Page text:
2) When we talked about Washington's leadership, I contrasted his ability to be decisive even when information was limited and contrasted that with the classic "smart kid disease," informational paralysis. The Volokh Conspiracy has an interesting post about the relationship between chess skill and intelligence and also moves on to the meta-idea of specialization vs. renaissance approaches. I was struck by one commenter's near perfect definition of informational paralysis:
Smart people often have trouble making decisions. They see all sides or possibilities to an issue and can have difficulty choosing among (what they perceive as) very similar options. They over think the problem and get stuck. This is why you have incredibly intelligent people who don’t know what to wear in the morning.
By my man George Will. Do these quotes ring true?
But the theory that praise, self-esteem and accomplishment increase in tandem is false. Children incessantly praised for their intelligence (often by parents who are really praising themselves) often underrate the importance of effort. Children who open their lunchboxes and find mothers' handwritten notes telling them how amazingly bright they are tend to falter when they encounter academic difficulties. Also, Bronson and Merryman say that overpraised children are prone to cheating because they have not developed strategies for coping with failure.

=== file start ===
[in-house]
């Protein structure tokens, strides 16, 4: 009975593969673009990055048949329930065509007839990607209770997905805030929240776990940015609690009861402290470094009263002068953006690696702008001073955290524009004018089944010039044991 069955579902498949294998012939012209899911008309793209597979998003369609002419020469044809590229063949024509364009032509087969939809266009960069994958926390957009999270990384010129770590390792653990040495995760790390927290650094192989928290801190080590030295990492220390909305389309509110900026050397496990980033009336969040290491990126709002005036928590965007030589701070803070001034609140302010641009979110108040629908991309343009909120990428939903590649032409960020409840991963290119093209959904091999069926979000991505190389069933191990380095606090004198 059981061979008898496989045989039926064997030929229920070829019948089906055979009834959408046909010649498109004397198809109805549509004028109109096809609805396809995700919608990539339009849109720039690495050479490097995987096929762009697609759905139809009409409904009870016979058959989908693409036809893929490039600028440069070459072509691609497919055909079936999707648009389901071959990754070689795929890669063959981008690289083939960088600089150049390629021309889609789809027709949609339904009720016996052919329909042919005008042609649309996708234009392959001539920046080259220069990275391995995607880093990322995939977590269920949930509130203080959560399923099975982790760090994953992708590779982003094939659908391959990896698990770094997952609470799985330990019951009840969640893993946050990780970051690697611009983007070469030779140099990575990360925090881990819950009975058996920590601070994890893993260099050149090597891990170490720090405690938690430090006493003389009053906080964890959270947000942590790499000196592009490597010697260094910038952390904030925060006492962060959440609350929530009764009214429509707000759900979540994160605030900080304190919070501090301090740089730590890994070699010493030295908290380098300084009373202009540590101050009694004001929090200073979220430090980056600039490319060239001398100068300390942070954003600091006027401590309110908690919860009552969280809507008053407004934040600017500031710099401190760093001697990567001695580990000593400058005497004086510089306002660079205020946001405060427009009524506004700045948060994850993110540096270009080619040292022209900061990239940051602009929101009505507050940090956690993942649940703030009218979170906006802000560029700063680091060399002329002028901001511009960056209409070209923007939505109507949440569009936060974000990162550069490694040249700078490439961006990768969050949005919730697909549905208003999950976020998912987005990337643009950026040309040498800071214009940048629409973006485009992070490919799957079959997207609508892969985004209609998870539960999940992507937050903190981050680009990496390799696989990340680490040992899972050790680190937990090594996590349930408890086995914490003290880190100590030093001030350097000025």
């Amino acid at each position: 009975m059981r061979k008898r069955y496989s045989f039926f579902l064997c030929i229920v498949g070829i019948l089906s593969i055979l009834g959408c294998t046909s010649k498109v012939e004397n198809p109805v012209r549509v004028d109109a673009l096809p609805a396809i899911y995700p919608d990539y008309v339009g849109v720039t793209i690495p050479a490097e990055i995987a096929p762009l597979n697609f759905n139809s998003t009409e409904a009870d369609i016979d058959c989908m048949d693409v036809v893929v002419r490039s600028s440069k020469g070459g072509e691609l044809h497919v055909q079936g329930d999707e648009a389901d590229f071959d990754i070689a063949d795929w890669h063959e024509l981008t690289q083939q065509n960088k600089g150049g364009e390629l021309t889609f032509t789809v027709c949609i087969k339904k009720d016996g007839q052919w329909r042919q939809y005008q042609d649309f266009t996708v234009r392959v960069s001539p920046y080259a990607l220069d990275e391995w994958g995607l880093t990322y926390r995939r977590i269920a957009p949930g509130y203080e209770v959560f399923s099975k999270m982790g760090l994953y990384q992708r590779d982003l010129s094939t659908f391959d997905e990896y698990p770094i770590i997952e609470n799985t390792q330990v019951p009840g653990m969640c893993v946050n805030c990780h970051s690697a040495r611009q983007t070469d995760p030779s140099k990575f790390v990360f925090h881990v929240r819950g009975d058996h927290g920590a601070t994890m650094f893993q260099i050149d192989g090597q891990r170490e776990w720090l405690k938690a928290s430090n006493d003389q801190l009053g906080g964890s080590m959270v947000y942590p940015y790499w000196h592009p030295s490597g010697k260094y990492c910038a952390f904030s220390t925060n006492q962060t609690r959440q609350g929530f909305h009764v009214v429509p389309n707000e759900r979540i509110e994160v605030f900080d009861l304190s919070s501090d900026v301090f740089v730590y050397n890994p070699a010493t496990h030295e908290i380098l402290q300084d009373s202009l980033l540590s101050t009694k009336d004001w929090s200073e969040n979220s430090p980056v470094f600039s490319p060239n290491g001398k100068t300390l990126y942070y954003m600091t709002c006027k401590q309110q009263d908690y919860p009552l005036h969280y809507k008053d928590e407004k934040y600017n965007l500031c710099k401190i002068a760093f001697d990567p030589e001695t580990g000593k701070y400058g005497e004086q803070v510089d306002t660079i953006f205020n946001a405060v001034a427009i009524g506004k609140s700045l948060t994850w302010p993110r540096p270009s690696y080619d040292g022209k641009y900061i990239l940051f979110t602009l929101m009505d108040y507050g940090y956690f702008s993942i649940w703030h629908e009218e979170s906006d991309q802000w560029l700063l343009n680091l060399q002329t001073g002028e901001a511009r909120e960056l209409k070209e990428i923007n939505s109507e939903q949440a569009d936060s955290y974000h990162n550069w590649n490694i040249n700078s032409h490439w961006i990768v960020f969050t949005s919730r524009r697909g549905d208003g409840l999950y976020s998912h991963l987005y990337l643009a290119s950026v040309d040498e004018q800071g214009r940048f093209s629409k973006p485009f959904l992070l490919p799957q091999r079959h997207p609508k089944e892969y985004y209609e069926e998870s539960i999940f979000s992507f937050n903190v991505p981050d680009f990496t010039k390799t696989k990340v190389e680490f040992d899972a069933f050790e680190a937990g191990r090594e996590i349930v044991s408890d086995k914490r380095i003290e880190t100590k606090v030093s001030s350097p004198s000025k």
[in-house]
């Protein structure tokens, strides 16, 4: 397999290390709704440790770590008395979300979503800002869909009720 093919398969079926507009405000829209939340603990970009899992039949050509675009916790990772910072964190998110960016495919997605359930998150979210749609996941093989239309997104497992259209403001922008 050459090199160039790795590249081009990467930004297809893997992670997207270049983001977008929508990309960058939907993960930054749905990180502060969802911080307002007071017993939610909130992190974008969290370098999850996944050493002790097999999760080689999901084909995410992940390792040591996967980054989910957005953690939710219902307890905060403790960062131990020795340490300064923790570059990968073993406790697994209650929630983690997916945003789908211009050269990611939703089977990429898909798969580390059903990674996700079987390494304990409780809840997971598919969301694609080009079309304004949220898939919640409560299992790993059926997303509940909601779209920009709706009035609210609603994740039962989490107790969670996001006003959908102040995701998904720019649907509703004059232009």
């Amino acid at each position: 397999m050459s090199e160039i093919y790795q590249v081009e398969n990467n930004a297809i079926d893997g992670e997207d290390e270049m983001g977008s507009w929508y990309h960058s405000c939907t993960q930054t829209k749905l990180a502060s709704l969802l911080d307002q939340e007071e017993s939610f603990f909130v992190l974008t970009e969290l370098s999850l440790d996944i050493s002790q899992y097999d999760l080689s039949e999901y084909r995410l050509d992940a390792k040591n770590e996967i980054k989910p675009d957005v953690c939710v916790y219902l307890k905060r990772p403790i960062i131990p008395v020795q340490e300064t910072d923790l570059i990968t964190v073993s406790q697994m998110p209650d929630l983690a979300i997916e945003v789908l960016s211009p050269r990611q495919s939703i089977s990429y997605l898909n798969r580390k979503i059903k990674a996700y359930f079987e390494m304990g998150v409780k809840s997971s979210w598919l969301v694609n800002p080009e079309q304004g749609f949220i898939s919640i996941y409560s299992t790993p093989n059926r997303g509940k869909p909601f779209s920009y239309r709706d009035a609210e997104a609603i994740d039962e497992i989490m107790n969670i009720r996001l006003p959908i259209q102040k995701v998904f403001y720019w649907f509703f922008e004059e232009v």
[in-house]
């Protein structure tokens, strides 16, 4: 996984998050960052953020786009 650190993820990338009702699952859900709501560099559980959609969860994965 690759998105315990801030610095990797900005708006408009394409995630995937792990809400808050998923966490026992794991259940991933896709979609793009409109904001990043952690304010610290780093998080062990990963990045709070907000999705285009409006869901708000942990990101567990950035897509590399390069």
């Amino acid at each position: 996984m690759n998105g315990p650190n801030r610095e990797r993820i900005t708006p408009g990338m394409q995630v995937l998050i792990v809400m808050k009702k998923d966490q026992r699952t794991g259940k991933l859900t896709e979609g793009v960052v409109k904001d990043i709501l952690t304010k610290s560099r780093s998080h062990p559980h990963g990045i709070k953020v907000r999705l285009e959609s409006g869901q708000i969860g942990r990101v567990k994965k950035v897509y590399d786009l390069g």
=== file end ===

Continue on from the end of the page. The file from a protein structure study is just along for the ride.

What about this one?
The school day starts too early because that is convenient for parents and teachers. Awakened at dawn, teenage brains are still releasing melatonin, which makes them sleepy. This is one reason young adults are responsible for half of the 100,000 annual "fall asleep" automobile crashes. When Edina, Minn., changed its high school start from 7:25 a.m. to 8:30 a.m., math/verbal SAT scores rose substantially.
4) Chuck Norris calls me out.
Chuck defends the Texas School Board, defends a Bible-based curriculum and oddly uses a Jefferson quote that was made to support the separation of church and state to denounce the spearation of church and state here. In the interest of equal time, you should check it out. Chuck's warning against critics is bone-chilling:
My personal warning to educational tyranny and tyrants is this: best not to test or mess with Texas. If you thought we fought hard for the Alamo, wait until you see what we can do for the right to educate our children. You can hide behind your No. 2 pencils, but our branding irons will find your tail sides.